|Death: ||Jun. 1, 1813, At Sea|
John Miller, Seaman, US Navy, War of 1812. Lost his life on board USS Chesapeake.
USS Chesapeake was a 38-gun wooden-hulled, three-masted heavy frigate of the United States Navy. She was one of the original six frigates whose construction was authorized by the Naval Act of 1794. Joshua Humphreys designed these frigates to be the young navy's capital ships. Chesapeake was originally designed as a 44-gun frigate but construction delays, material shortages, and budget problems caused builder Josiah Fox to alter her design to 38 guns. Launched at the Gosport Navy Yard on 2 December 1799, Chesapeake began her career during the Quasi-War with France and saw service in the First Barbary War.
On 22 June 1807 she was fired upon by HMS Leopard of the Royal Navy for refusing to comply with a search for deserters. The event, now known as the Chesapeake–Leopard Affair, angered the American populace and government and was a precipitating factor that led to the War of 1812. As a result of the affair, Chesapeake's commanding officer, James Barron, was court-martialed and the United States instituted the Embargo Act of 1807 against England.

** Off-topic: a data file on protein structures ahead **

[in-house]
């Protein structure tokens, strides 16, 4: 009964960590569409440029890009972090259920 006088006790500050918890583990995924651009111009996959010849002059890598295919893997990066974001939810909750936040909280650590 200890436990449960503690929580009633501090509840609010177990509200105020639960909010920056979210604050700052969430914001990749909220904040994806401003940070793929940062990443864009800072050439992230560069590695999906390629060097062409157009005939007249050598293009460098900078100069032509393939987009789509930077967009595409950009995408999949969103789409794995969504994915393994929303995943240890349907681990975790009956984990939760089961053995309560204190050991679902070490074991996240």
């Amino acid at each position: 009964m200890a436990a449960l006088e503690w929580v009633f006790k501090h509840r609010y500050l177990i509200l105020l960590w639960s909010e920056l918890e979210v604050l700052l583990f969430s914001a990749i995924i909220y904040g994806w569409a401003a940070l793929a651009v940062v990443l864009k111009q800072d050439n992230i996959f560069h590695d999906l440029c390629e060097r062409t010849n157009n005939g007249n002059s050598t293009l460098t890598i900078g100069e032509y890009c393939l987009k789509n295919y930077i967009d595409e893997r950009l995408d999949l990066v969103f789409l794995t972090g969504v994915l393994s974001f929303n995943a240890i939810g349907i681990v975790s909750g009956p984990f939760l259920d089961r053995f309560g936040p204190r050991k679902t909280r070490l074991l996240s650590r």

Early in the War of 1812 she made one patrol and captured five British merchant ships before returning. She was captured by HMS Shannon shortly after sailing from Boston, Massachusetts, on 1 June 1813. The Royal Navy took her into their service as HMS Chesapeake, where she served until she was broken up and her timbers sold in 1820; they are now part of the Chesapeake Mill in Wickham, England.
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Created by: Rubbings
Record added: Aug 12, 2012
Find A Grave Memorial# 95228548